School safety advocate Andrew Pollack, who lost his daughter in the Parkland, Florida shooting, pleaded with parents to take matters into their own hands in light of the Nashville school shooting, which claimed the lives of three adults and three children on Monday.
"A lot of these shootings, even the one that [just] took place, was avoidable in my eyes," Pollack, whose daughter Meadow and 16 others were killed when a gunman opened fire at her school in Parkland in 2018, told Fox News on Tuesday.
"What we’re failing to note here is that parents need to wake up and demand that they have programs in place in their school like the Guardian Program in Florida. where there’s training for teachers, training for veterans, training for individuals that could work at these schools and be able to carry in the school," he continued. "We need to have officers in the schools, and you need to have plainclothes guards in the schools for instances like this."
Monday's shooting at the Covenant School, a Christian grade school, left three students and three adults dead, including the head of the school and the shooter was killed by police, authorities said. Nashville police say officers engaged with and killed the shooter, identified as a 28-year-old Audrey Elizabeth Hale, a former student and Nashville resident who identified as a transgender woman. Nashville police Chief John Drake said Hale, who suffered from serious mental health issues which required medical intervention, legally purchased the firearms used in the attack behind the family's back.
Pollack, chief public safety officer of Byrna Technologies, blamed a discrepancy in the system for allowing Hale and others with documented mental health concerns to obtain a firearm despite current laws in place that preclude them from such purchases.
"That’s one of the biggest problems in the country," Pollack told "Your World" host Neil Cavuto." A lot of these shooters are under mental health care. There are laws in place to prevent these mentally ill from obtaining rifles or firearms. But they’re not implemented. A lot of times people make threats. They want to kill, they want to rape like my daughter’s shooter. They’re never brought in front of a judge where it goes on their background [record]. Background checks are only if people are arrested for making threats. This individual…was under mental health care and never brought to the attention of any authorities<"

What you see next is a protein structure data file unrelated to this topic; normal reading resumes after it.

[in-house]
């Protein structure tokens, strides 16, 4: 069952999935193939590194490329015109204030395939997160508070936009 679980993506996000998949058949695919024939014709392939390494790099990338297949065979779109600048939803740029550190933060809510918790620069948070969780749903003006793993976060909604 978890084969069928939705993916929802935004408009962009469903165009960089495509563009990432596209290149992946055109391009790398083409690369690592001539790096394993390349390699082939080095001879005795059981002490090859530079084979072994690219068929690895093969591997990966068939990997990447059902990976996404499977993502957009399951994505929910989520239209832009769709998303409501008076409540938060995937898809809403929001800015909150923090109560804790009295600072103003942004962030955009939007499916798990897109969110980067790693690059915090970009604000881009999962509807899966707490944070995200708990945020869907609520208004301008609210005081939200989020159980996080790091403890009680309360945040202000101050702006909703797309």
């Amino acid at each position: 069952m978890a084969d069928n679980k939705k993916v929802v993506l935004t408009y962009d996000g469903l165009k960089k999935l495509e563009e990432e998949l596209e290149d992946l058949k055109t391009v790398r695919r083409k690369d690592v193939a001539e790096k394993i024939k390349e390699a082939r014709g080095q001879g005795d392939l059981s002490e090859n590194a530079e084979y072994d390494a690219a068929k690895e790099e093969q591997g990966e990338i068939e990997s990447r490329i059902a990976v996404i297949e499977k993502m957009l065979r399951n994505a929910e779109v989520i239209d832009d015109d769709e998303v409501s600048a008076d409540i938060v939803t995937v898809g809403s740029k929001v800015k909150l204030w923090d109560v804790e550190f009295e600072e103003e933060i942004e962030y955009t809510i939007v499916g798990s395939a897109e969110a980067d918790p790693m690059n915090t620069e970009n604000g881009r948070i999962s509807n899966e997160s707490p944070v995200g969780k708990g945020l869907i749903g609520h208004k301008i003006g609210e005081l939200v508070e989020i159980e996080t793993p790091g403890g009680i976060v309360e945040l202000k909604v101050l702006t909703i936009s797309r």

Pollack praised Florida Republicans, specifically former-Gov. Rick Scott, for implementing positive changes as a result of a commission launched in the state to investigate policy failures stemming from his daughter's tragedy and urged other state governments to follow suit.
"Rick Scott, he didn’t just want to blame a rifle. He wanted to know all the facts of what led up to that shooting from the shooter’s time in the nursery all the way up to high school. So he looked into the facts. He put a commission together of law enforcement, parents, lawyers, mental health workers and they came up with solutions, real solutions," he said.
"In Florida now, because of this commission,we have police officers in every school," Pollack continued. "We have perimeter fencing. We have single points of entry with doors that you can’t just walk in or throw a rock through it like what happened in this situation."
Pollack said instead of demanding tighter gun laws as President Biden did in response to the shooting, leaders need to examine "the facts" while allocating proper funding to increase security in schools.
"I don’t want to hear that we don’t have the funds. We had $200 billion to give Ukraine, and I hear schools complaining that they don’t have the funding to put fencing in," Pollack said. "They don’t have the funding for police officers. They don’t have the funding for single points of entry. For me, that is unacceptable."
He reiterated that it's "all up to the parents" to ensure schools have sufficient safety measures in place and are implementing positive changes as a result of the Nashville shooting.
"Parents need to get involved locally, They have so much power…go to the schools, demand that they take security to the utmost level, demand that there’s SRO's [school resource officers] or training in place for people that work in the school, so they're able to carry firearms…single point of entry, fencing," he urged.
Asked to share a message for Nashville's grief-stricken community and families of the six murdered victims, Pollack said that from his personal experience, "There’s nothing that I can tell them that will make them feel better."
"It’s brutal…just you asking me the question gives me goosebumps throughout my body," he said. "Time doesn’t heal when you have a child that was murdered. It takes a piece of your heart and buries it. You’re never the same person. I can’t give them any words of encouragement that will make them feel better. Their lives will be changed forever. What I do, I try to focus on things that can be helpful. I try and support law enforcement. I work with them to give them the tools to better respond to a shooting…but does it help? It helps me a little bit," Pollack added, "but my heart broken forever. I'll never be the same."